Hedge cutting© Tim Scrivener

Defra’s 2015 decision to extend the hedgecutting ban into August to protect nesting birds has been a huge frustration for the farming industry.

The decision was taken without any public consultation, and many farmers and industry groups, including the NFU, Tenant Farmers’ Association and the National Association of Agricultural Contractors, believe it is draconian and not based on good science.

That’s why Farmers Weekly has decided to launch a reader petition that urges Defra to repeal the August ban (sign the petition below).

For the past two years, farm contractors who would normally be following the combines around and trimming hedges during August, have been forced to sit it out.

See also: Hedgecutting ban – Leadsom asked to change dates

With less than a fortnight before the six-month ban on cutting hedges around arable land returns, contractors have been rushing to complete work.

Nesting birds protection

Defra extended the ban to cover August in summer 2015, citing an EU directive to protect nesting birds during the breeding and rearing season on farms.

Its decision also relies on 10 years of monitoring of nests by volunteers from the British Trust for Ornithology. It said the data shows important “red-listed” species, such as buntings, bullfinch, linnet and yellowhammer still nest well into August.

But the NFU said its own evidence shows most of these species will have fled nests by mid-August. The only birds still nesting in hedges throughout August are woodpigeons, which it regards as vermin.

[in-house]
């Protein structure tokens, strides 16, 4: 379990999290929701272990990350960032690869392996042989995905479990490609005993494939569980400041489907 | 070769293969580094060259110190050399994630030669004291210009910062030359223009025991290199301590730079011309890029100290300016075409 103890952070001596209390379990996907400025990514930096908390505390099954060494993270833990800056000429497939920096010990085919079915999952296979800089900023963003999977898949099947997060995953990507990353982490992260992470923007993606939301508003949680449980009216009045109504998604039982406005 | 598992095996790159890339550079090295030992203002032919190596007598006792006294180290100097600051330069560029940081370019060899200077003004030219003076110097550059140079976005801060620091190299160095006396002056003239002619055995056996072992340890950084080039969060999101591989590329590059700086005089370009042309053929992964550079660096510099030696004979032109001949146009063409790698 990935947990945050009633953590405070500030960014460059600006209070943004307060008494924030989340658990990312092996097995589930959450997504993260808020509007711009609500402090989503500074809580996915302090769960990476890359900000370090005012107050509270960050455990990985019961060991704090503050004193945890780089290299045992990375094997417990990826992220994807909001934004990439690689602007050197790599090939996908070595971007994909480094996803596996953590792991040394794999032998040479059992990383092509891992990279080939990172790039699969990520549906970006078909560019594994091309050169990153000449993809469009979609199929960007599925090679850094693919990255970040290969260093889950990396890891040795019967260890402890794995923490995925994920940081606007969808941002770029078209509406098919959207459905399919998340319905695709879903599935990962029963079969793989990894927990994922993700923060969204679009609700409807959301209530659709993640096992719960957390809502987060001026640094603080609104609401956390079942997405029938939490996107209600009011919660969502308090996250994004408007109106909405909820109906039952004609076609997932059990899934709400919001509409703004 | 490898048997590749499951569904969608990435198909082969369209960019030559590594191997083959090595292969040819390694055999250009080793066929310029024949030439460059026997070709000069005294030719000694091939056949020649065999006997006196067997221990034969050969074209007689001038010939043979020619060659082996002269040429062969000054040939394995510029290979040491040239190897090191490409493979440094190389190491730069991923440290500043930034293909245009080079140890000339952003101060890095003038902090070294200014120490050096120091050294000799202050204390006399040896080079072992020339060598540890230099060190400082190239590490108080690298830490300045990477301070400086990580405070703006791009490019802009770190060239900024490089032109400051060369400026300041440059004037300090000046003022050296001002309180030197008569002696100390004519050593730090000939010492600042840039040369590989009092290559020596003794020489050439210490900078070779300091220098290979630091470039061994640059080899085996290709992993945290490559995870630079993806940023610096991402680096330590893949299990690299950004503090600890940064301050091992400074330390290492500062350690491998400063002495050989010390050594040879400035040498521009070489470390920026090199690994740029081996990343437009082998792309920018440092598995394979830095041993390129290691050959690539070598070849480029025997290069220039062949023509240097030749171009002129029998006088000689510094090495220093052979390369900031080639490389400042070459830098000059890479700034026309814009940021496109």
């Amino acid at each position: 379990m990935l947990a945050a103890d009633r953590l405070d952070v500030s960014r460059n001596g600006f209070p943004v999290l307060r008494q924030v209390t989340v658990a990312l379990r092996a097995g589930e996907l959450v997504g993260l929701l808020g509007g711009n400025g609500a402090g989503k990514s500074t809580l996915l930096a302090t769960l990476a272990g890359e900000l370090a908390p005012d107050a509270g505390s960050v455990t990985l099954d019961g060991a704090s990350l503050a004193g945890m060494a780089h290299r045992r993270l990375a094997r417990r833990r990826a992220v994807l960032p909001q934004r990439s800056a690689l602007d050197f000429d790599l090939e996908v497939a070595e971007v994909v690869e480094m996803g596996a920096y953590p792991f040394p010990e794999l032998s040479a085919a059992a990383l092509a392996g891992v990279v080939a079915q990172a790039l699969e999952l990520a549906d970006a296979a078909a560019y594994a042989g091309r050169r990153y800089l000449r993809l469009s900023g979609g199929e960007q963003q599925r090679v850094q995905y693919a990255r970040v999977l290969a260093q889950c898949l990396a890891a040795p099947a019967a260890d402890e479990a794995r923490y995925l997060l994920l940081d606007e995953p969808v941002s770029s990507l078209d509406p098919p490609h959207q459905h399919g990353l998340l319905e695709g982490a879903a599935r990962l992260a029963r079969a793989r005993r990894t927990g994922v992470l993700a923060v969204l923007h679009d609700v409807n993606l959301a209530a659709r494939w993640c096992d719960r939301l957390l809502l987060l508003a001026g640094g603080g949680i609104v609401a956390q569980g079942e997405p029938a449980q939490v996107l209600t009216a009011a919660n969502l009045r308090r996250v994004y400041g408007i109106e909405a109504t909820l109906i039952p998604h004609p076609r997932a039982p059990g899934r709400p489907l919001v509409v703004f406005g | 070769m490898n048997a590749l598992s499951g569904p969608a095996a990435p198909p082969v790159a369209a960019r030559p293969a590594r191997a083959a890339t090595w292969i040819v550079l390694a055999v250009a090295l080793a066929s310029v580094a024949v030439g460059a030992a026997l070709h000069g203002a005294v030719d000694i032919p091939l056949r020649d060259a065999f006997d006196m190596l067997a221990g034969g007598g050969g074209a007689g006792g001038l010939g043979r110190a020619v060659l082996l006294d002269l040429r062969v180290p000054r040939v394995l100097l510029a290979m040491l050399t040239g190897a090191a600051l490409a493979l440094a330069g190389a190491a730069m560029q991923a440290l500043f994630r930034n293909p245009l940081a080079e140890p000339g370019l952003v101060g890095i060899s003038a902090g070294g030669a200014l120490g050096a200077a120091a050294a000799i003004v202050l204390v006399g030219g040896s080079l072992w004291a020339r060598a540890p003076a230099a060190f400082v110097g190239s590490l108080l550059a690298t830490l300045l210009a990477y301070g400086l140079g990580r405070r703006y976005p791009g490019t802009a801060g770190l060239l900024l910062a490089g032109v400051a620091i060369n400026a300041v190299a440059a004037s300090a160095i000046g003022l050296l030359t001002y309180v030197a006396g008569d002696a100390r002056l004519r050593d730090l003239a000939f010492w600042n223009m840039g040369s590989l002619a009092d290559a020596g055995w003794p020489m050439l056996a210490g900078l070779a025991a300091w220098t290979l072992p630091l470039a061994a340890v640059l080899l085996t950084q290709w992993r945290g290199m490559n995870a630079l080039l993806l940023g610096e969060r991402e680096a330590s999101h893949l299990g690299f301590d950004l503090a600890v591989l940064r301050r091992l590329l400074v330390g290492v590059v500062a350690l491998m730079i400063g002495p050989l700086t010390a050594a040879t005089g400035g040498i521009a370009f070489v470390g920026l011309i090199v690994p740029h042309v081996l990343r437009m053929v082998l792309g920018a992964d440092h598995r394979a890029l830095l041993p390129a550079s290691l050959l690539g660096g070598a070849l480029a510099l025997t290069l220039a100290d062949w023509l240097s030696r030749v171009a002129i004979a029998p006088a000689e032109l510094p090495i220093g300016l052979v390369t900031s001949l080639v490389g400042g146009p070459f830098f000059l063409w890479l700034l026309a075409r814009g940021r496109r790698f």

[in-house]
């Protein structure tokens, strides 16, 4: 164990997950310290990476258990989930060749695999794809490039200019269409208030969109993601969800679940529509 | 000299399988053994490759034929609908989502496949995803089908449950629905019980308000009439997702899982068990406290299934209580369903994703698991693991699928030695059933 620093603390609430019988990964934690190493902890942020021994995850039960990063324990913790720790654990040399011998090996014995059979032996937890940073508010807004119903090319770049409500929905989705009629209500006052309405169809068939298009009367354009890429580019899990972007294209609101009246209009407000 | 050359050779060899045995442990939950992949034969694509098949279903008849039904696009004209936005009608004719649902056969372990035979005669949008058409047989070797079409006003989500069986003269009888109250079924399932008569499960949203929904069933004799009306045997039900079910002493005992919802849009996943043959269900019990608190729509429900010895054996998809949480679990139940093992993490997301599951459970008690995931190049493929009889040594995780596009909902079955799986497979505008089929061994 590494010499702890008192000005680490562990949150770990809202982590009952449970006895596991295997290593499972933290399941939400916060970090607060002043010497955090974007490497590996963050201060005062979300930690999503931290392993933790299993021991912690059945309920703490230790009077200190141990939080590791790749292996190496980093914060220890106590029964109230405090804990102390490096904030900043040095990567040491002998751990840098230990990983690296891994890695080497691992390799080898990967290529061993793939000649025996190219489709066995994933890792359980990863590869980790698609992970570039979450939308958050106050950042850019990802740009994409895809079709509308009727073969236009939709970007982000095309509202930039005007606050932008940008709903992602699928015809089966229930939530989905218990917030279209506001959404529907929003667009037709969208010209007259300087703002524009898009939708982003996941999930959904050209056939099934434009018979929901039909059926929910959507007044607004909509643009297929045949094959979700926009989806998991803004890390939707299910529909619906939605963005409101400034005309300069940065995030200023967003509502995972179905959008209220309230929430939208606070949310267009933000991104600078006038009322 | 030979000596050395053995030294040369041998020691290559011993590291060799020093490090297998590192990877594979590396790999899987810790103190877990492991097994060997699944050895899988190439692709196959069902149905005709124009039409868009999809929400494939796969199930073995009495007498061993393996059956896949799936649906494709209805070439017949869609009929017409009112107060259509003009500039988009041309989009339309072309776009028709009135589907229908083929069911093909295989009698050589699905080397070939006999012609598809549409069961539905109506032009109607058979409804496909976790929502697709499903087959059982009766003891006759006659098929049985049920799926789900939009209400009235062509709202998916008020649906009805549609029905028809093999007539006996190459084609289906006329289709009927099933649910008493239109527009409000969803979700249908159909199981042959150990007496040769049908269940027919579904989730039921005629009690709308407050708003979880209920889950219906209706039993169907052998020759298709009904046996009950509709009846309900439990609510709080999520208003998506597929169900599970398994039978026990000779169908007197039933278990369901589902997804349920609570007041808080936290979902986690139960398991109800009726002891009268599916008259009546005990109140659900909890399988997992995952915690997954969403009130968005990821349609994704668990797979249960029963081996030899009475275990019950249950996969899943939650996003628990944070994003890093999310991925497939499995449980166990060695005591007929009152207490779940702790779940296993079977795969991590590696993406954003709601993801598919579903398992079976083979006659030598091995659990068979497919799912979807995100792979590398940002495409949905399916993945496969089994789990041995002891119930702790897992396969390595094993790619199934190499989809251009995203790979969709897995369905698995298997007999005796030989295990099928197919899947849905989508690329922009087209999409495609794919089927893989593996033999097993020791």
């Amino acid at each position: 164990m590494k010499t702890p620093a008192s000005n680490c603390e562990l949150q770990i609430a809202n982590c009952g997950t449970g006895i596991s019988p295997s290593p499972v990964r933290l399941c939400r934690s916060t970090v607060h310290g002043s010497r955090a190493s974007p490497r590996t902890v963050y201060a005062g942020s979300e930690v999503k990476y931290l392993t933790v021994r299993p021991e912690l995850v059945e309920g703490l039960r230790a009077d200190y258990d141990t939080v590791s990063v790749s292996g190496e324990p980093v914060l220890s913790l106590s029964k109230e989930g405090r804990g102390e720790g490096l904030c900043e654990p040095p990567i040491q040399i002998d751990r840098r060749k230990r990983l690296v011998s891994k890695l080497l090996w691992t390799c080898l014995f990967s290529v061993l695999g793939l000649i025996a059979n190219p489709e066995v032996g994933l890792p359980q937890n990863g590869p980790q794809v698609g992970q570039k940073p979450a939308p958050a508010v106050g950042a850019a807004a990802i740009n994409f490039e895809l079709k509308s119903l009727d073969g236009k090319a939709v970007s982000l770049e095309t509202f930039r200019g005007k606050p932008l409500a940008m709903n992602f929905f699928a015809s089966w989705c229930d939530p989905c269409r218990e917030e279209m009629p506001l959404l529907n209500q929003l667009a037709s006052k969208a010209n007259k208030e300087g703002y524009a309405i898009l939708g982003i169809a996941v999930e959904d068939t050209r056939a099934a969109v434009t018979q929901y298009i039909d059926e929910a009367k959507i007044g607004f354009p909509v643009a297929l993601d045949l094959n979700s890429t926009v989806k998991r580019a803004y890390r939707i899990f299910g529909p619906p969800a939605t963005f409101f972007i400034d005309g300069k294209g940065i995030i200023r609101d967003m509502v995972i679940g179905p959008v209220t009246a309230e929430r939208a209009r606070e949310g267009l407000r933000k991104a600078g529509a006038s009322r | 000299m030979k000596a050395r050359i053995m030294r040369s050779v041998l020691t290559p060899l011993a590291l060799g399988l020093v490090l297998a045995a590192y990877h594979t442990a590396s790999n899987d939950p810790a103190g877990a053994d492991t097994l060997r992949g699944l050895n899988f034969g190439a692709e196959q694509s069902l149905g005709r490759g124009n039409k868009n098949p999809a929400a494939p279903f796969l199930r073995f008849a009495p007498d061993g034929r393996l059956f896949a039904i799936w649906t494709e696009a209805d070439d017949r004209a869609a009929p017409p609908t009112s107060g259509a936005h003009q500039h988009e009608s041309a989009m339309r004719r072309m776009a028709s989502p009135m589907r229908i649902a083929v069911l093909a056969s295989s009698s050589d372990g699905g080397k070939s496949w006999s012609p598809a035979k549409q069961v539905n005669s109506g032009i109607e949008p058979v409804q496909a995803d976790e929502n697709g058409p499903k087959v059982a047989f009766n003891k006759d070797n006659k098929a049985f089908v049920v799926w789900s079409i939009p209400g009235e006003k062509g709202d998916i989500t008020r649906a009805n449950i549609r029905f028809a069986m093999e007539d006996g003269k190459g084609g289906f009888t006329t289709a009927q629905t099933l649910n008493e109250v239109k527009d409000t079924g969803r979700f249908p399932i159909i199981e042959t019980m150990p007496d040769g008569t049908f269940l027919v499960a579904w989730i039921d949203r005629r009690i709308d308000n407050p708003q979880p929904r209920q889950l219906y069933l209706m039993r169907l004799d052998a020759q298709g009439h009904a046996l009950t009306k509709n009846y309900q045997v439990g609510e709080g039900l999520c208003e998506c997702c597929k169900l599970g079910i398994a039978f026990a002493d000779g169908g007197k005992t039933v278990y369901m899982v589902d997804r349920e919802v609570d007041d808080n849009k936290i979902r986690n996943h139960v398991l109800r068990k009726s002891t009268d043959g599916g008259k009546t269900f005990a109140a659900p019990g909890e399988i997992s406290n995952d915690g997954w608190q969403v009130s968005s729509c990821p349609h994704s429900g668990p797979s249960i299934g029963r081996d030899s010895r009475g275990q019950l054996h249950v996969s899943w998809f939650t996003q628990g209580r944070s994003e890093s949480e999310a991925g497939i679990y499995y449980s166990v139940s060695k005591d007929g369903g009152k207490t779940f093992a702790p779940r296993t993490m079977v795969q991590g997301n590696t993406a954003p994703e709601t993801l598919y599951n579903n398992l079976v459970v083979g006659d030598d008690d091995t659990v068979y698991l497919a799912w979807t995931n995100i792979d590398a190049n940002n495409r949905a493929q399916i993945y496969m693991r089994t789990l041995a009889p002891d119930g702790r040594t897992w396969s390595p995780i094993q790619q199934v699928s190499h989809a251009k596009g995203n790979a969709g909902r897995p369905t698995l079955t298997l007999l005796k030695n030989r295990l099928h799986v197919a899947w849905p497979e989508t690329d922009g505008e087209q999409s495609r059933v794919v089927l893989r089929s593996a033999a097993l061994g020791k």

TFA chief executive George Dunn said most of his members also thought the August trimming ban was “ridiculous”.

“Farmers need to be given greater autonomy to decide when a hedge can or cannot be cut. Having a single date in the calendar is a blunt instrument.”

Lost revenue

Contractors say the August ban has hit them in the pocket. Bob Rutt, a self-employed Northamptonshire farm contractor, has lost an estimated £16,000 in revenue over the past two years.

This is mainly because landowners are reluctant to let hedgecutting equipment on their land from September if conditions turn wet, risking soil disturbance and compaction.

Mr Rutt highlights the inconsistencies of the August extension. “People are cutting hedges on grassland in August. Local authority hedges, town hedges, private hedges, and hedges on golf courses are all being cut from 1 August. How do the birds know the difference?”

Farmers Weekly feels strongly that the time has come for Defra to rethink its policy. If you agree, then please sign and post the petition below.

Sign the petition